Question

# A group consists of 4 girls and 7 boys. In how many ways can a team of 5 members be selected, if the team hasI) No girl.II) At least one boy and one girl.III) At least three girls.

Hint: The given question is related to permutations and combinations. Here we use the formula for the number of ways for selecting $r$ things from $n$ different things.

The following formula will be used to solve the given problem:
The number of ways of selecting $r$ things from $n$ different things is given by $^{n}{{C}_{r}}$ and the value of $^{n}{{C}_{r}}$ is given as $^{n}{{C}_{r}}=\dfrac{n!}{r!(n-r)!}$ .
I) For the first case , we have to choose a team of $5$ members from a group of $4$
girls and $7$ boys, such that there are no girls in the team, i.e. all the members should be boys.
So, we have to choose $5$ boys from a group of $7$ boys.
So, number of ways ${{=}^{7}}{{C}_{5}}$
$=\dfrac{7!}{5!(7-5)!}$
$=\dfrac{7!}{5!\times 2!}$
Now, we know, we can write $n!$ as $n(n-1)!=n(n-1)(n-2)!$ . So, $7!=7\times 6\times 5!$
So, the number of ways $=\dfrac{7\times 6\times 5!}{5!\times 2!}=\dfrac{7\times 6}{2}=21$.
Hence , there are $21$ ways of selecting a team of $5$ members from a group of $4$ girls and $7$ boys, such that there are no girls in the team.
II) For the second case, we have to choose a team of $5$ members from a group of $4$
girls and $7$ boys, such that there is at least one girl and one boy in the team.
So, first letâ€™s select one boy and one girl. The number of ways of doing it is given as $^{7}{{C}_{1}}{{\times }^{4}}{{C}_{1}}=7\times 4=28$.
Now, the remaining three members of the team can be girls or boys . So, we have to select three members from a group of nine persons (three girls and six boys).
So, number of ways of selection is given as $^{9}{{C}_{3}}=\dfrac{9!}{3!\times 6!}=\dfrac{9\times 8\times 7}{6}=84$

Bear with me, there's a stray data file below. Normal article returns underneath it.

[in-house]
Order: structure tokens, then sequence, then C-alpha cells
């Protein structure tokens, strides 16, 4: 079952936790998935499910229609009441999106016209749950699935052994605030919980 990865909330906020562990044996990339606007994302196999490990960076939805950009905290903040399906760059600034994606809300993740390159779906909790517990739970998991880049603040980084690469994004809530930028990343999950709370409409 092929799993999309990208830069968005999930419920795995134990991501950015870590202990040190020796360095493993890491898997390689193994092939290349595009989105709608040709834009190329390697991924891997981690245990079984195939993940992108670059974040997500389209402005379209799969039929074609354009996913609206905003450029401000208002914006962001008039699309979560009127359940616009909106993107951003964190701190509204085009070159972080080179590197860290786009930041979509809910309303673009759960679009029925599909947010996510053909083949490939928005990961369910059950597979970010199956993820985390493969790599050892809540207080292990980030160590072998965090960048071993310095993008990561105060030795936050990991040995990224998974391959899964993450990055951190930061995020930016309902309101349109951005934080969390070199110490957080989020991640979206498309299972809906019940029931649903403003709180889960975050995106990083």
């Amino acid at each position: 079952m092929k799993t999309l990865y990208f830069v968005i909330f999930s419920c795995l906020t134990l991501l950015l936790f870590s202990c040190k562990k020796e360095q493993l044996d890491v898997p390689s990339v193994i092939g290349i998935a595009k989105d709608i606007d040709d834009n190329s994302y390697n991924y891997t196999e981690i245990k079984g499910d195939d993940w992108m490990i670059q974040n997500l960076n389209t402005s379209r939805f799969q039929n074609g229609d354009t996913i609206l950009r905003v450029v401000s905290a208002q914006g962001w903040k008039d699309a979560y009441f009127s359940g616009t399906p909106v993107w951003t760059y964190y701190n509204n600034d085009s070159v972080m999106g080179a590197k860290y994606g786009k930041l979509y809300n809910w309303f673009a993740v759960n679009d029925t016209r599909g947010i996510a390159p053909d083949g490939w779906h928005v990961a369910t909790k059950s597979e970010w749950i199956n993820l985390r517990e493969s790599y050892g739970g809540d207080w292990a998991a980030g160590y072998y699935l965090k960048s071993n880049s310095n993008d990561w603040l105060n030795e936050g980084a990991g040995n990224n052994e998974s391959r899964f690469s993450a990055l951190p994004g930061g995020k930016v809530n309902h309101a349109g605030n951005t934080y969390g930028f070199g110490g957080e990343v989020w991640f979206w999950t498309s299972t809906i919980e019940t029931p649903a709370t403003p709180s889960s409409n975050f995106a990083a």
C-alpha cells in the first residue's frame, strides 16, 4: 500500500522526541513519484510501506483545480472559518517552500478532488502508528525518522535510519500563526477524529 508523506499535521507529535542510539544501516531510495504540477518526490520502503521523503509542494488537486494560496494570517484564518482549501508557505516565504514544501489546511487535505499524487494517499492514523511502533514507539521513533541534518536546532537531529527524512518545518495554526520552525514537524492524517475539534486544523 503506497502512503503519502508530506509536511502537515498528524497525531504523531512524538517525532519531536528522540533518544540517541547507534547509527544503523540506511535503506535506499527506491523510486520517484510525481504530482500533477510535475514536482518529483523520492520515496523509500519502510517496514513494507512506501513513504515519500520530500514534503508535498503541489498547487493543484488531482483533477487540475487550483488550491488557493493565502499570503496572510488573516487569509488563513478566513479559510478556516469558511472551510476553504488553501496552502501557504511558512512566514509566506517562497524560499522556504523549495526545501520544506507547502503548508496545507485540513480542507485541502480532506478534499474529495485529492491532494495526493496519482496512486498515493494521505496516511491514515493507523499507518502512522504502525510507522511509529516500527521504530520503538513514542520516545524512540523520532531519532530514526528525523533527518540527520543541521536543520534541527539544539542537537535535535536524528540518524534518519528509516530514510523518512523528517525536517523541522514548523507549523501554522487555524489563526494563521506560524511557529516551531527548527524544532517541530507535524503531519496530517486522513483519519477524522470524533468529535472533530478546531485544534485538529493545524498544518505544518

So, the number of ways of to choosing a team of $5$ members from a group of $4$ girls and $7$ boys, such that there is at least one girl and one boy in the team is given as $^{7}{{C}_{1}}{{\times }^{4}}{{C}_{1}}{{\times }^{9}}{{C}_{3}}=28\times 84=2352$
Hence, there are $2352$ ways of choosing a team of $5$ members from a group of $4$ girls and $7$ boys, such that there is at least one girl and one boy in the team.
III) For the third case, we have to choose a team of $5$ members from a group of $4$
girls and $7$ boys, such that there are at least three girls in the team.
So, first, letâ€™s choose three girls from a group of four girls.
Number of ways of selection is given as $^{4}{{C}_{3}}$.
Now, the remaining two members of the group can be girls or boys. So, we have to select two members from a group of eight persons (one girl and seven boys).
So, the number of ways of selection is given as $^{8}{{C}_{2}}$.
So, the number of ways of choosing a team of $5$ members from a group of $4$ girls and $7$ boys, such that there are at least three girls in the team is given as $^{4}{{C}_{3}}{{\times }^{8}}{{C}_{2}}=\dfrac{4!}{3!\times 1!}\times \dfrac{8!}{6!\times 2!}$
$=4\times \dfrac{8\times 7}{2}=4\times 4\times 7$
$=112$
Hence, there are $112$ ways of choosing a team of $5$ members from a group of $4$ girls and $7$ boys, such that there are at least three girls in the team.

Note: Students generally get confused in the expansions of $^{n}{{C}_{r}}$ and $^{n}{{P}_{r}}$. The expansion of $^{n}{{C}_{r}}$ is given as $^{n}{{C}_{r}}=\dfrac{n!}{r!(n-r)!}$ and the expansion of $^{n}{{P}_{r}}$ is given as $^{n}{{P}_{r}}=\dfrac{n!}{(n-r)!}$.